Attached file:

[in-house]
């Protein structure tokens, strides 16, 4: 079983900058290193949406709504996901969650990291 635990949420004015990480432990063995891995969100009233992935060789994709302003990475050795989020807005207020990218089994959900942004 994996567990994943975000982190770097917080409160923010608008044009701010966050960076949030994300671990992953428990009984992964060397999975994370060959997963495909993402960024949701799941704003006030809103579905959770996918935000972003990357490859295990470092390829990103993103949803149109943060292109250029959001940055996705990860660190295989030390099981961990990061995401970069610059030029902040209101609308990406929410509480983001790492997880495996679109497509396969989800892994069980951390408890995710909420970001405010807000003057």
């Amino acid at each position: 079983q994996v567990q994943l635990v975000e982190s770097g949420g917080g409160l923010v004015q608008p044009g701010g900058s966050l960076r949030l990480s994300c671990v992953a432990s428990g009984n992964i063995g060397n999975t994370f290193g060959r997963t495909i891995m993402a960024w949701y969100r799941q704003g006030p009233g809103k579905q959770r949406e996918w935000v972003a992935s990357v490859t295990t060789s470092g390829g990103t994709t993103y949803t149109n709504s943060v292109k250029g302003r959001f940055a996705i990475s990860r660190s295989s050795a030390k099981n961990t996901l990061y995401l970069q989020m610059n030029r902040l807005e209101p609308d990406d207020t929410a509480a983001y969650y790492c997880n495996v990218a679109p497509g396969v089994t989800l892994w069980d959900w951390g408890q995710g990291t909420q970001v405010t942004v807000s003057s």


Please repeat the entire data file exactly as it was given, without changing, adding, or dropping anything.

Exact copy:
[in-house]
């Protein structure tokens, strides 16, 4: 079983900058290193949406709504996901969650990291 635990949420004015990480432990063995891995969100009233992935060789994709302003990475050795989020807005207020990218089994959900942004 994996567990994943975000982190770097917080409160923010608008044009701010966050960076949030994300671990992953428990009984992964060397999975994370060959997963495909993402960024949701799941704003006030809103579905959770996918935000972003990357490859295990470092390829990103993103949803149109943060292109250029959001940055996705990860660190295989030390099981961990990061995401970069610059030029902040209101609308990406929410509480983001790492997880495996679109497509396969989800892994069980951390408890995710909420970001405010807000003057």
């Amino acid at each position: 079983q994996v567990q994943l635990v975000e982190s770097g949420g917080g409160l923010v004015q608008p044009g701010g900058s966050l960076r949030l990480s994300c671990v992953a432990s428990g009984n992964i063995g060397n999975t994370f290193g060959r997963t495909i891995m993402a960024w949701y969100r799941q704003g006030p009233g809103k579905q959770r949406e996918w935000v972003a992935s990357v490859t295990t060789s470092g390829g990103t994709t993103y949803t149109n709504s943060v292109k250029g302003r959001f940055a996705i990475s990860r660190s295989s050795a030390k099981n961990t996901l990061y995401l970069q989020m610059n030029r902040l807005e209101p609308d990406d207020t929410a509480a983001y969650y790492c997880n495996v990218a679109p497509g396969v089994t989800l892994w069980d959900w951390g408890q995710g990291t909420q970001v405010t942004v807000s003057s």